4 Ways to Get a Mini Kitchen Island for a Small Space

If you have a small kitchen but want the functionality of a kitchen island, don’t despair: Just because you’re working with a small space doesn’t mean you’re cut off from this convenient kitchen feature. Kitchen islands do tend to be popular in large kitchens, and they typically have expansive designs. But by getting creative, you can have a mini kitchen island in your small space.

We’ve covered small kitchen islands in the past, but the kitchen island ideas below are downright micro. Read on to learn a few of the best ways to miniaturize your cooking, prepping and socializing space.

Mini Kitchen Island Green Stool Design

In small spaces, add just the amount of counter space needed and no more. Image: Davis Architects

Miniaturize the concept

The first step to using a kitchen island in a small space is to shrink the counter space. While this may appear to sacrifice usability, you can still retain functionality by leaving just enough space for two or three people to sit and eat.

The kitchen island above is perfectly measured for two stools. That’s about the space to aim for in a mini kitchen island: not much wider than the stools themselves. People can still use the island to eat or even prepare food without taking up extra space.

Mini Kitchen Island Blue Cabinets

Sinks combine well with surrounding counter space for added functionality. Image: Hill Farm

Add the sink to your mini kitchen island

Another trick for creating a mini kitchen island is to combine the space with the sink area. The design above is more of a “kitchen peninsula” than a kitchen island. However, putting counter space around the sink gives a similar functionality and feel, combining areas to serve and prepare food.

Combining functions is a great way to get the most out of a small space. For instance, with some small floorplans, you may have to sacrifice counter space or sink space along the wall in order to fit an island. But by adding the sink to the island, that becomes a non-issue.

Mini Kitchen Island Minimalistic Style

A minimalistic kitchen island works well in tighter spaces. Image: Marco Joe Fazio

Go small and free-standing

A mini kitchen island doesn’t have to be connected to the rest of your kitchen. The design above demonstrates how a smaller kitchen can still feature an island. You simply need to make the kitchen island itself smaller and more minimalistic.

This style goes well with minimalistic stool designs that tuck beneath the island itself. Stools don’t take up much room as it is, but in a small area, every bit of space counts. Choose a stool design that allows for “storage” under the island when not in use.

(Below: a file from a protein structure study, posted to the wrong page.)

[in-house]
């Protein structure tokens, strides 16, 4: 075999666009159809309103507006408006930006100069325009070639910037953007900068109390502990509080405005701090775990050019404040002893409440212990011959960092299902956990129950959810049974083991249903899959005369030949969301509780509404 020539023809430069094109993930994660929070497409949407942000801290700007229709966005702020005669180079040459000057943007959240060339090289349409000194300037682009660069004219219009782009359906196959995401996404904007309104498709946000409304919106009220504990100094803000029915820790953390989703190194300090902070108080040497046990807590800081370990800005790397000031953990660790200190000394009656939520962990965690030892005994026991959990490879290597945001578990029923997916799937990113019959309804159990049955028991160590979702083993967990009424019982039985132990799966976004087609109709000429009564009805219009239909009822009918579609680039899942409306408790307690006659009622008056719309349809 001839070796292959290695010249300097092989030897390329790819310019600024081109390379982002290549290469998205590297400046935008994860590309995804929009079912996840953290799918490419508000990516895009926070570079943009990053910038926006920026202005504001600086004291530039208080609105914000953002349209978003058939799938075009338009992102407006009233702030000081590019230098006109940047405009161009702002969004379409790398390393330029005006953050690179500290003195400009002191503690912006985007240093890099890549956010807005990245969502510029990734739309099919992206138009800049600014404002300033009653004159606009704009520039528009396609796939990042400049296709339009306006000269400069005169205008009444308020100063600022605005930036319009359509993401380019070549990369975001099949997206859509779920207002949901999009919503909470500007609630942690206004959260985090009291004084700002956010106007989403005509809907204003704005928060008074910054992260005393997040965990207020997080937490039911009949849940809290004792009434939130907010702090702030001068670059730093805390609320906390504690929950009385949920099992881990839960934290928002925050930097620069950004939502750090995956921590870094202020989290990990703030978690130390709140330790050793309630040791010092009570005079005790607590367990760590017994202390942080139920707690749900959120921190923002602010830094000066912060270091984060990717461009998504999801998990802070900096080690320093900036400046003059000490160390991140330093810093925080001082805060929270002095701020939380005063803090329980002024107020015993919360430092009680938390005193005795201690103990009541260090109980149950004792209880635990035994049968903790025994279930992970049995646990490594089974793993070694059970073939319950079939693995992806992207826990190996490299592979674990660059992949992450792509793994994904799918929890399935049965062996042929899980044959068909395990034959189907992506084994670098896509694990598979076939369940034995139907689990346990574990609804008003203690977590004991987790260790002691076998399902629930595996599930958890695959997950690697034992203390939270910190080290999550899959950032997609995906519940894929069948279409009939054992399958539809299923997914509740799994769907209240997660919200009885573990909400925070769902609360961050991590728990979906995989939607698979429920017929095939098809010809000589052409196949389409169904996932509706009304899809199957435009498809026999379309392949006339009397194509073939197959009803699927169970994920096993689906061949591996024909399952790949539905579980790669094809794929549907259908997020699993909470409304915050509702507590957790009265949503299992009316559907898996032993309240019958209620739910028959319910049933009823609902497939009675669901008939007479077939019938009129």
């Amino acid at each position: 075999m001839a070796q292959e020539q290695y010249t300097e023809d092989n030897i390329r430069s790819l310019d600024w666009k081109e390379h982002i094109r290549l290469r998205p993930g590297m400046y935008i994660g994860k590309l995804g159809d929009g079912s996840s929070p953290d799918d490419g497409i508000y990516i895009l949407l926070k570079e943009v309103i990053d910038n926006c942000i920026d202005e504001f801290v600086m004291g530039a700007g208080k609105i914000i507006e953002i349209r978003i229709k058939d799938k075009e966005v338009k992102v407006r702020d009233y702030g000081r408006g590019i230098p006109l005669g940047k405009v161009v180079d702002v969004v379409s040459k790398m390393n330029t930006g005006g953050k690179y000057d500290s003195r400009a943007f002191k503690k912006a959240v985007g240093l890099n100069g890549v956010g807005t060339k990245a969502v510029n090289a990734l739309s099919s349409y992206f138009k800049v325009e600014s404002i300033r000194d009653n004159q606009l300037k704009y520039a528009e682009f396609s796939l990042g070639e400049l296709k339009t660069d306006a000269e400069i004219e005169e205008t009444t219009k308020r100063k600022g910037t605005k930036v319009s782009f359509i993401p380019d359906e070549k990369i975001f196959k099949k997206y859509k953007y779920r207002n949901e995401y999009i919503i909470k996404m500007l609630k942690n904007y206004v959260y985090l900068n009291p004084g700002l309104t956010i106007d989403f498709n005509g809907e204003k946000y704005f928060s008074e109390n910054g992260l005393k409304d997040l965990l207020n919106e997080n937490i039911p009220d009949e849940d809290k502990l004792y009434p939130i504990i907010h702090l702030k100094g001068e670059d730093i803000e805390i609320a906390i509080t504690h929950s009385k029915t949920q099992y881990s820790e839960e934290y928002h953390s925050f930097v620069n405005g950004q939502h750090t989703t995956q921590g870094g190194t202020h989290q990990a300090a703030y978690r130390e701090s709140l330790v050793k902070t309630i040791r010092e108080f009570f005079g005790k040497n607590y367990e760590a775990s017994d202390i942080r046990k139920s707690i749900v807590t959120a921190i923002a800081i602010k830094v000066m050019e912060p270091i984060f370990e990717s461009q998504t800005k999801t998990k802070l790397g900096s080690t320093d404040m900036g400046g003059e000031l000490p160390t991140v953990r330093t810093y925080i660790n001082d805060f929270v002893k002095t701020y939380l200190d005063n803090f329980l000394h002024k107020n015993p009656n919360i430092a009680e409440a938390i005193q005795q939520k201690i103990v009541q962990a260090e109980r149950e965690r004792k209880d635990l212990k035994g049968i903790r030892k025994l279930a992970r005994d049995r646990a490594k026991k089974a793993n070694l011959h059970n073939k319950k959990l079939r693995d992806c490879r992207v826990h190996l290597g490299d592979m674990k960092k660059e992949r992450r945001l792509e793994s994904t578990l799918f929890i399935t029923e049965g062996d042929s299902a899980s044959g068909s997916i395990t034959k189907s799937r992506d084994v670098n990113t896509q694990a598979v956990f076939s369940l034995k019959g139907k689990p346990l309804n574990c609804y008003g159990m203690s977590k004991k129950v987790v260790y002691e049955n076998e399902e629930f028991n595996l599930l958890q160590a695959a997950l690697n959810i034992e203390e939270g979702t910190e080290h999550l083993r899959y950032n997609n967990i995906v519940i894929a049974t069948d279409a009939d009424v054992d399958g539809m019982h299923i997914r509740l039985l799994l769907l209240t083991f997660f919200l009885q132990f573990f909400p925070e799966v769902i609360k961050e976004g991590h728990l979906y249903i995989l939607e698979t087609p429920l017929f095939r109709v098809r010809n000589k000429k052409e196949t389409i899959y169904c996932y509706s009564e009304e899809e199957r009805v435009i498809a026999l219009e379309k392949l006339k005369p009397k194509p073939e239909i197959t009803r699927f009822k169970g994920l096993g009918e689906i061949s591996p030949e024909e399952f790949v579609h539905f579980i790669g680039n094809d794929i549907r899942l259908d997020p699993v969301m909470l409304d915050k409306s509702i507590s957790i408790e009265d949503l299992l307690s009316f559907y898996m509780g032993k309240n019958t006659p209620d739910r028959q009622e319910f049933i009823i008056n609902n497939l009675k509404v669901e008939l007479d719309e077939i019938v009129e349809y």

Mini Kitchen Island Bookshelves Storage

A kitchen island opens up possibilities for storage and organization. Image: Palmerston Design Consultants

Combine storage uses

Making good use of small areas is all about combining functionality in a space. Get creative with storage options. Use space beneath your island to shelve books or store bottles of wine; add drawers and shelves for baking supplies; install fold-out cabinetry for maximum storage. If you’re going to have a kitchen island in a small space, it’s important to make the most of the space by using the island for multiple purposes.

Even if you’re working in a small kitchen, a mini kitchen island is still a great way to use your space without getting overcrowded. By toning down dimensions and combining functionality, your island could very well be the star of your kitchen. Did you get inspiration from of any of these mini kitchen island ideas? We’d love to hear about it below!

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Wood and Metal DIY Industrial Desk

Hey all! It’s Tylynn, dropping in from Bitterroot DIY again. This week I’ve moved up from scrap wood projects to share a little bigger build – a wood and metal industrial desk.

I designed this desk a few months ago for my Father-in-law’s auto shop. Though I know how to weld, I don’t currently have all the necessary tools. So, I sent the plans to one of my FIL’s friends. He welded the frame, sent it back, and I built the wood portion. It was a group effort, and the finished product looks great in the shop!

For the purposes of this tutorial, I have overall dimensions for the frame if you want to weld it yourself. But I’m no expert in that field, so I don’t have details for those steps. If you have questions, I’m happy to try to clarify the design. Shoot me an email or leave a comment over on my page.

Now for the good stuff!

Step 1 – Weld the Metal Frame

Overall dimensions for the frame:





I designed the frame to be constructed with 2″ right angle steel so that it was easy to pop the plywood into place. It’s up to you if you would rather use a different style of steel pipe, but the plywood sits nicely in the right angle.

Step 2 – Cut all the wood parts

You will need two 4 x 8 sheets of 1/2″ plywood for the bottom shelf, sides, and front of the desk. I recommend measuring the frame once it’s finished to account for any variability at the welded joints, but in a perfect world, the following is the list of cuts:

  • 1   |   1/2″ Plywood @ 2′ 5″ x 2′ 11 3/4″ (right side)
  • 1   |   1/2″ Plywood @ 3′ 11″ x 2′ 11 3/4″ (front right)
  • 1   |   1/2″ Plywood @ 2′ 5″ x 2′ 11 3/4″ (front left)
  • 1   |   1/2″ Plywood @ 1′ 11″ x 2′ 11 3/4″ (left side)
  • Cut the bottom shelf to fit as shown in the diagram below:

Cut your pieces and do a dry-fit in the frame.

Place the bottom shelf sections first:

Then, work your way around the side and front shelves:

Make any adjustments necessary.

Once you like how everything looks and fits together, remove the wood from the frame and finish as desired. It’s much easier to finish the wood separate from the metal frame than to try to stain it while in the frame.